g. Unfortunately, the causes of these mistakes are usually realized too late, after those responsible have departed and damage has been done. Frequently, the same officials are later found in the employment of the same regimes they were accredited too. Strict standards and monitoring should be exercised on the activities and performance of officials.
h. Foreign government should abide by the same rules and cease to interfere in the domestic affairs of African nations and particularly in ethnic and tribal matters. Such interventions are most likely to aggravate dissensions and complicate further local attritions and conflicts. A source of many erroneous policies has been the notion that African territorial boundaries were arbitrarily imposed by colonial powers, and that they are the principal cause of many conflicts. Historically, whether in Africa, Europe or elsewhere borders are politically and militarily imposed. People that straddle the borders are generally of the same ethnic stock and are consanguine because of proximity and interaction; they share the same cultural values and common habits. An imaginary frontier line traced on some political map has little reality in their daily life, but for the bureaucratic stumbling blocks they create in the conduct of daily business. There are no natural boundaries, even in the case of many island states. To recreate or redesign African countries on the basis of tribal territorial claims would be unfeasible and disastrous for the people. The solution of these problems rests in the democratization of the political process in which all citizens have their rights equally protected in all countries.
i. An active people to people diplomacy must be developed. Emerging civic organizations in Africa should establish a network of sister-organization relationship with their counterparts in the West and other parts of the world. Thus gaining more resources, sharing experiences, and setting-up an effective voice for a more people-oriented foreign policy by the west. In case of crisis and conflicts a mechanism for a direct people to people dialogue should be established, instead of leaving negotiations solely to political regimes that might have instigated them for their own purposes.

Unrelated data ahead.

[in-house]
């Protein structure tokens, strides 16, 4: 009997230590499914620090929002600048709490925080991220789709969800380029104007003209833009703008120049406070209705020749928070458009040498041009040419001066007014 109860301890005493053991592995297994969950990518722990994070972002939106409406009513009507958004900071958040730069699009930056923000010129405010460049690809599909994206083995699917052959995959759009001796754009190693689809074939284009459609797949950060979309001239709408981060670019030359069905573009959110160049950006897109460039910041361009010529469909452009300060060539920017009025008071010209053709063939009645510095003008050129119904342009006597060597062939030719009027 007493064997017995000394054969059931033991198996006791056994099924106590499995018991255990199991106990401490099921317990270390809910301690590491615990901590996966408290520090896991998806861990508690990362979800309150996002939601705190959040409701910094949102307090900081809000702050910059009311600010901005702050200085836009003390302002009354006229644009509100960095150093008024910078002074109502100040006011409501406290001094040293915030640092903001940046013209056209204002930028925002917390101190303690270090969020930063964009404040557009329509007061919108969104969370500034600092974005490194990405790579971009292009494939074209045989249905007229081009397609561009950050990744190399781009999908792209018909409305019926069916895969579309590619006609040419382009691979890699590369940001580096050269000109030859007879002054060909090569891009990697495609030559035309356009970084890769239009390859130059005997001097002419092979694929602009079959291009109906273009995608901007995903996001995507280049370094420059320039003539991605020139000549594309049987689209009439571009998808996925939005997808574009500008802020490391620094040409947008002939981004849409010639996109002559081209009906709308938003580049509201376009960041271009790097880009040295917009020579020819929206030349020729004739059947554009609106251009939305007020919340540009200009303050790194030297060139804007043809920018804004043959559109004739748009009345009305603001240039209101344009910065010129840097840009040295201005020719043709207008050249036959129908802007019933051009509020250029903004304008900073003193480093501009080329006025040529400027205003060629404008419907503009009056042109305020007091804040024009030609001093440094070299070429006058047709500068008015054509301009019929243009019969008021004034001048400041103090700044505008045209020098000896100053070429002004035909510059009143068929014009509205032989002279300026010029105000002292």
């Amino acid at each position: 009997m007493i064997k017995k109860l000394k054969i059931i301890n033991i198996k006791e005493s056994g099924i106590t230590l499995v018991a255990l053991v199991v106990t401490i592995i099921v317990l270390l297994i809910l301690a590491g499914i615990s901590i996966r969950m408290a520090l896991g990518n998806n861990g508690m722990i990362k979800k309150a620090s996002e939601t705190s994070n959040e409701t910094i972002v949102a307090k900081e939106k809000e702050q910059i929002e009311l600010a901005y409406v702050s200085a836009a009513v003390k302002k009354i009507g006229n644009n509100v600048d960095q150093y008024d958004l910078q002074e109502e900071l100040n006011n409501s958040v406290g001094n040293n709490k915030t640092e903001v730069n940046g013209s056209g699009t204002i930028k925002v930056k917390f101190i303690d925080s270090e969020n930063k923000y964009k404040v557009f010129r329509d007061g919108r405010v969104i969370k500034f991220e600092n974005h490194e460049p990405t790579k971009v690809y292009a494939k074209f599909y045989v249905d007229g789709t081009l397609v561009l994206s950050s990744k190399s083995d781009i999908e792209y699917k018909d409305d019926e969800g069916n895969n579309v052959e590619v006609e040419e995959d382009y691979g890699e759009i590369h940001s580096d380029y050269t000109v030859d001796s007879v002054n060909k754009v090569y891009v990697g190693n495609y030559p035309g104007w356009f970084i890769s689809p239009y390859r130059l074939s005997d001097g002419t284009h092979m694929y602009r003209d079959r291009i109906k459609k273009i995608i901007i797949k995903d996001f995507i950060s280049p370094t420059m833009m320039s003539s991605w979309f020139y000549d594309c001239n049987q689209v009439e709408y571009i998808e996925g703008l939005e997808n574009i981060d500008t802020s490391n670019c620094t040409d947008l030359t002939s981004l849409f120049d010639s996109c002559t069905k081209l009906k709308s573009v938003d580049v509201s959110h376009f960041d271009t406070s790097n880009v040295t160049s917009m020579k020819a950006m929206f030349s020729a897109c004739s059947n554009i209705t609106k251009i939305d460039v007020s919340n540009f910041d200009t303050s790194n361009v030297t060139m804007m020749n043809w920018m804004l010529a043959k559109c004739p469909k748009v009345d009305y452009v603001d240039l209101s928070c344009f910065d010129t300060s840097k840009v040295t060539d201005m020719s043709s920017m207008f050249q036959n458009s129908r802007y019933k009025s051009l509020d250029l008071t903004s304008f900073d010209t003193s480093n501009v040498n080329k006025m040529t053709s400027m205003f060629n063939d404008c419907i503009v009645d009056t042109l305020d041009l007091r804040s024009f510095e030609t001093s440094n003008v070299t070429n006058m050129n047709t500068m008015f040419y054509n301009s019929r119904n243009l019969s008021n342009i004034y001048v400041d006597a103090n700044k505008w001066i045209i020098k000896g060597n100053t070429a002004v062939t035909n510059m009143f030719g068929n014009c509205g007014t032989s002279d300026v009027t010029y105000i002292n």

j. The implementation of these measures could be entrusted to the United Nations, the OAU and local independent bodies. In addition a supervisory institution should be created in the form of Supreme Ombudsman for Africa. The members of this council would be led by senior statesmen of the world such as i.e.: President Mandela, Bishop Tutu, H.E Kofi Annan, Gen. Collin Powell, Dr. Wole Soyinka, The Secretary General of the UN, the presidents of the ICRC, WB, IMF, EU, renown African statesmen and other eminent personalities. The mission of the council would be to supervise the implementation of the above-mentioned measures and generally be instrumental in the establishment of peace, stability and progress in Africa.

Many aspects of the afore-noted atrocious conditions are the outcome of ill-designed policies of expediency and neglect that have been fostered in Africa by the leading world powers. Many western powers are likely to be reluctant and African regimes definitely unfavorable, to champion such initiative because of the political and economic inconveniences it might cause. Nevertheless, the future survival of Africa demands a new vision and radical changes from the existing policies. It is hoped that the western powers can muster the political will and the fortitude to bring about the necessary changes. Whether in Africa or other parts of the world, rulers must be made accountable for their acts. After all governments are made of men and women who must respect the law like any other citizen. Belonging to a ruling body does not exonerate them from their duties and their obligations to the national and global societies in which they exist.
Africans must feel outraged and humiliated by the state of affairs and should react to correct them, with all the moral and intellectual courage and determination the present state of affairs demands. Africa has an abundant wealth of human and material resources and the social and cultural traditions upon which it can build dynamic and prosperous societies. Unfortunately, it has been disrobed of all its potential by the violent and greedy totalitarian political systems that have dominated its governance. Africans must reassert and reassume the mastership of their destiny.
Amb. Imru Zelleke (Ret)